China Halts Cybersecurity Cooperation After U.S. Spying Charges
China’s decision to suspend its involvement in a cybersecurity working group with the U.S. after being accused of commercial spying threatens to undo efforts aimed at finding common ground to tackle hacking.
China halted the dialogue and threatened further retaliation after the U.S. indicted five Chinese military officials yesterday for allegedly stealing trade secrets. China’s Foreign Ministry called the U.S. move a “serious violation of the basic norms of international relations,” while China’s State Internet Information Office likened the U.S. actions to “a thief yelling ‘Catch the thief.’”
The group was established last year when U.S. Secretary of State John Kerry visited Beijing and the two sides tried to patch up ties that have long been dogged by accusations of cyber espionage. It met in Washington in July, even after former U.S. National Security Agency whistle-blower Edward Snowden began making revelations about Amercia’s cyber-spying that included hacking into computers in China since 2009.
“Beijing and Washington had reached a certain consensus that both sides don’t point the finger at each other regarding cyber-hacking,” said Shi Yinghong, director of U.S. Studies at Renmin University in Beijing. “Now this hard-won dialogue channel in this strategic area has been damaged.”
The charges follow a campaign by the Obama administration dating back at least three years to escalate public pressure on China to stop economic spying. By bringing the indictment, the U.S. draws a distinction between government surveillance for national security and the theft of commercial secrets of private companies to boost Chinese competitors.
While hundreds of U.S. entities have been penetrated by Chinese military hackers since 2002, the Justice Department focused on five companies specializing in solar panels, metals and next-generation nuclear power plants. David Hickton, U.S. Attorney for the Western District of Pennsylvania where four of companies are headquartered or have main offices, blamed the hacking for job losses, plant closures and billions of dollars to companies in lost research and development costs.
“The FBI action paints China as a threat to commercial interests above all else, and this will probably have traction in the U.S. domestically where there is a feeling that China is waging a form of economic warfare,” said Kerry Brown, director of the China Studies Center and professor of Chinese politics at the University of Sydney. “Beijing might decide to take some punitive actions against U.S. companies, but I think it more likely they will not do this explicitly.”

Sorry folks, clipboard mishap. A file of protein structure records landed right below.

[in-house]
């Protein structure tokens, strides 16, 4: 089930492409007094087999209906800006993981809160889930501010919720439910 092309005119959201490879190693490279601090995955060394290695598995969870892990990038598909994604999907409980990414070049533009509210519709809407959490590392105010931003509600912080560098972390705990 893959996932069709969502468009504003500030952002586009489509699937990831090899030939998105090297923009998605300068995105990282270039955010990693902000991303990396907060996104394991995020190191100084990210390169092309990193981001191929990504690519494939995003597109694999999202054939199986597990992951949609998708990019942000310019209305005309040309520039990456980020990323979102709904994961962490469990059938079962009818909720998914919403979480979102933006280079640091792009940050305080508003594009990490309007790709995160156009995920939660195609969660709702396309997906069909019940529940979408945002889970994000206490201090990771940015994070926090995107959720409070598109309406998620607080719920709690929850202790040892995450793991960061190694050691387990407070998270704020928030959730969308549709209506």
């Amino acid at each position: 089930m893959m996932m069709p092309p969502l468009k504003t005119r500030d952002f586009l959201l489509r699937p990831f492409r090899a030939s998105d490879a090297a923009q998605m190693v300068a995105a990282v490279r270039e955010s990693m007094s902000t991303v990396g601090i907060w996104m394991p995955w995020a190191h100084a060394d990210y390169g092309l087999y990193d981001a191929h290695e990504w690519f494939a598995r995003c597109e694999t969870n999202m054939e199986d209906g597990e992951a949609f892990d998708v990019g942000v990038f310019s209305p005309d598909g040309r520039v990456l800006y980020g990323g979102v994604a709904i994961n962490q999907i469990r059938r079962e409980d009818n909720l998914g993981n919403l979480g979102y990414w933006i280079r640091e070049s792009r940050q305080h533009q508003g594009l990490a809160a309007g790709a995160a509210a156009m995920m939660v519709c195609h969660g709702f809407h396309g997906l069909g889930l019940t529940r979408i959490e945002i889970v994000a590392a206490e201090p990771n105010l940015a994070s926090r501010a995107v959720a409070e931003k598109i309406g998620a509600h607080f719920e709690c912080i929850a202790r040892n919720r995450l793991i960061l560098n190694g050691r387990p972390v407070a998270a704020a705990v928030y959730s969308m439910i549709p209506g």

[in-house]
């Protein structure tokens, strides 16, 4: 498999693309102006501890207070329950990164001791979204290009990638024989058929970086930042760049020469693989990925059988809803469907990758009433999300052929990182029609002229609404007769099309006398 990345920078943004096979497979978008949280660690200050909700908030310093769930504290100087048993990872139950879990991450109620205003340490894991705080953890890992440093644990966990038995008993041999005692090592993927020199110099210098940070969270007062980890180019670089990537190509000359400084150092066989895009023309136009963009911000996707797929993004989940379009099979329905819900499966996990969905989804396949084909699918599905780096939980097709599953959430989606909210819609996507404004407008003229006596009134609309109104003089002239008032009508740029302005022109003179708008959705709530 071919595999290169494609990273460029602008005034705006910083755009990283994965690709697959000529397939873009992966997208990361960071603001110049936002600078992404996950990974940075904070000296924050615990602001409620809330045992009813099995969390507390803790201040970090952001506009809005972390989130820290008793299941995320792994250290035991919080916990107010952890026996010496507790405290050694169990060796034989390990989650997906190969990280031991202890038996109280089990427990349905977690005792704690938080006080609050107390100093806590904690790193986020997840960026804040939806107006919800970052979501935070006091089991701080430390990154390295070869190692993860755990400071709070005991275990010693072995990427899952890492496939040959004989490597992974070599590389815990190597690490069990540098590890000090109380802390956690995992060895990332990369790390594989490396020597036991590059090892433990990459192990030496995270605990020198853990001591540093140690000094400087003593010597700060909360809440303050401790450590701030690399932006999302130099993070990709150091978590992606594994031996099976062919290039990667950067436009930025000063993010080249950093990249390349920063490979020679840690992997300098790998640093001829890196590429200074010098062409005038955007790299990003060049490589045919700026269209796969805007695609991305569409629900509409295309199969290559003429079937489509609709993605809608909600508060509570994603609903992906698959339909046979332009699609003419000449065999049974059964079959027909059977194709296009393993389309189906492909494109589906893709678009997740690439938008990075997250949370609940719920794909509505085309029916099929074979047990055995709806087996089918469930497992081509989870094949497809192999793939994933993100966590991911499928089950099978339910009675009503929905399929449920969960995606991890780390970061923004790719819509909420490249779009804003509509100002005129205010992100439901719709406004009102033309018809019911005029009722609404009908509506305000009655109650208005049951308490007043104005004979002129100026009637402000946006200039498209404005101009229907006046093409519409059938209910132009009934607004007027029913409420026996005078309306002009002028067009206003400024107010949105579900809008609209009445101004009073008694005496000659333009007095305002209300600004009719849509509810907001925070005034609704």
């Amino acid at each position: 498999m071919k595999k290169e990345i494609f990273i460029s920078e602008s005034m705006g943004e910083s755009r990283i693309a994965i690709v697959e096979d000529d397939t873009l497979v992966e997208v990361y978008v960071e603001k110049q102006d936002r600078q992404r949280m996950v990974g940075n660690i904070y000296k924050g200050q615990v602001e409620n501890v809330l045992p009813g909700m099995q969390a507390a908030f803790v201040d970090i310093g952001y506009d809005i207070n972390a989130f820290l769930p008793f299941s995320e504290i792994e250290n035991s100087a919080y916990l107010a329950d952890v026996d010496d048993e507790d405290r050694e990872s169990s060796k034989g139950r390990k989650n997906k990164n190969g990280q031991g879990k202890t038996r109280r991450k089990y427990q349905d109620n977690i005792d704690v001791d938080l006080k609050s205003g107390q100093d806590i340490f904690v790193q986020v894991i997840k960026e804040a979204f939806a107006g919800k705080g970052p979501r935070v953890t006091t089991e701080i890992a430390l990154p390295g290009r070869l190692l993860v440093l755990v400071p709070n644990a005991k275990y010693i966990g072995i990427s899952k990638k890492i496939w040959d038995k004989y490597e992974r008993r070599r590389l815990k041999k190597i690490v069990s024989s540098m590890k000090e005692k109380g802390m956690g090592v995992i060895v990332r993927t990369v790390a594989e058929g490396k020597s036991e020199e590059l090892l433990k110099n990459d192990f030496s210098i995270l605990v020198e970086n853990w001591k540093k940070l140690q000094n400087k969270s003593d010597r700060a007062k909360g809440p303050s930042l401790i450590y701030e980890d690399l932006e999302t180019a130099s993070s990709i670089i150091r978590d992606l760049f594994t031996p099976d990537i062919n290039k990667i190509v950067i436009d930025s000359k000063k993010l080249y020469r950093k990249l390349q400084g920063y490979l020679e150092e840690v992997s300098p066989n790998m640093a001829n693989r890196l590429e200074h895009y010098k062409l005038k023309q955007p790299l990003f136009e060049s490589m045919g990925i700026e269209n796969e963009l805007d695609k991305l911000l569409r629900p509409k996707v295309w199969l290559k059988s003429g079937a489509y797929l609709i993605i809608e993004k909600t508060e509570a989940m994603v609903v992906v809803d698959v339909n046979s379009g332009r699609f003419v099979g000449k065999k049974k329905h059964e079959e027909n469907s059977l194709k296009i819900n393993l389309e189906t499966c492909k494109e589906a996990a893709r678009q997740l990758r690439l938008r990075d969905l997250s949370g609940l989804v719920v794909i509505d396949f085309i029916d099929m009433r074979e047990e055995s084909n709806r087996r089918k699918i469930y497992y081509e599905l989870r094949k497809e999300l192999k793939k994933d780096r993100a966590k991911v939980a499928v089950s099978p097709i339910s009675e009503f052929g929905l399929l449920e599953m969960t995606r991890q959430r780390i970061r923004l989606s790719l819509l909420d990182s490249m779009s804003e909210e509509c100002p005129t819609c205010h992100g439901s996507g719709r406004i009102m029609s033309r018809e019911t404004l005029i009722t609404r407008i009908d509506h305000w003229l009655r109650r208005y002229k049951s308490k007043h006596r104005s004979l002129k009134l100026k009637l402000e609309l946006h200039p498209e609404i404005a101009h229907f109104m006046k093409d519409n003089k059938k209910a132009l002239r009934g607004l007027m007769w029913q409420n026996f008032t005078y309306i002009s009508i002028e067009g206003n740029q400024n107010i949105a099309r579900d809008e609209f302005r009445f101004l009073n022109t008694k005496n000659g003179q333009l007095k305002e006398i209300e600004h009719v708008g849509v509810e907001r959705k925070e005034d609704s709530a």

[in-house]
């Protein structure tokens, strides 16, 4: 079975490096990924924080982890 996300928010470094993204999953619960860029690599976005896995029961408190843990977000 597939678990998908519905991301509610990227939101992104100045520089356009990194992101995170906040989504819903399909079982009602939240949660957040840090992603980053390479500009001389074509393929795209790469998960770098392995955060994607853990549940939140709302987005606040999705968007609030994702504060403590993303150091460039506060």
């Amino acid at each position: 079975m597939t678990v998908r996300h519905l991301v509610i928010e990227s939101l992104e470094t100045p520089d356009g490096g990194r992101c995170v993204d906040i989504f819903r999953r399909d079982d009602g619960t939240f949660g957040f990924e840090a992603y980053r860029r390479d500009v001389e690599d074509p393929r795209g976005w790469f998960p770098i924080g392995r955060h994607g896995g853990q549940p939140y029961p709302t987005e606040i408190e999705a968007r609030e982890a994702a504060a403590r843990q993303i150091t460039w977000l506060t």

The working group established a mechanism for dialogue on cybersecurity that may resume once the current furor has died down, Brown said.
China urged the U.S. to “revoke the so-called prosecution,” according to Qin’s statement. Assistant Foreign Minister Zheng Zeguang summoned U.S. Ambassador Max Baucus yesterday to lodge a formal protest.
China-based hackers with links to the People’s Liberation Army have been conducting commercial espionage on western companies despite the Chinese government’s denial of the accusation last year, Mandiant Corp., the information security firm, said in a report posted April 10 on its website. Mandiant has since been acquired by FireEye Inc.
Those indicted were officers in Unit 61398 of the Third Department of the Chinese People’s Liberation Army. The Justice Department identified them as Wang Dong, Sun Kailiang, Wen Xinyu, Huang Zhenyu and Gu Chunhui. The move by the Justice Department was almost certainly symbolic since there is virtually no chance that China would turn over the five People’s Liberation Army members named in the indictment.
China is a staunch defender of network security and China’s government and army have never been engaged in or were involved in cyber-theft of trade secrets, the Defense Ministry said in a statement today.
“From Wikileaks to the Snowden incident, the U.S. hypocrisy and double standards on the issue of network security have long been obvious,” the ministry said. “China’s military forces have suffered severely from such U.S. actions.”
The U.S. is the biggest attacker of China’s cyberspace, with U.S. servers taking control of 1.18 million Chinese host computers between March 19 and May 18, according to the Internet information office.
“China has repeatedly asked the U.S. to stop, but it never makes any statement on its wiretaps, nor does it desist, not to mention make an apology to the Chinese people,” Xinhua News Agency reported, citing citing a spokesperson for the office.
The Obama administration decided last year to publicly confront China with claims that it is behind a campaign to hack into U.S. agencies and corporations to steal trade secrets and potentially disrupt computer networks operating banks, power grids and telecommunications networks.
“Success in the global marketplace should be based solely on a company’s ability to innovate and compete, not on a sponsor government’s ability to spy and steal business secrets,” U.S. Attorney General Eric Holder said yesterday, emphasizing that U.S. surveillance and spying is not used for commercial purposes.
To contact the editors responsible for this story: Rosalind Mathieson at email@example.com Neil Western, Nicholas Wadhams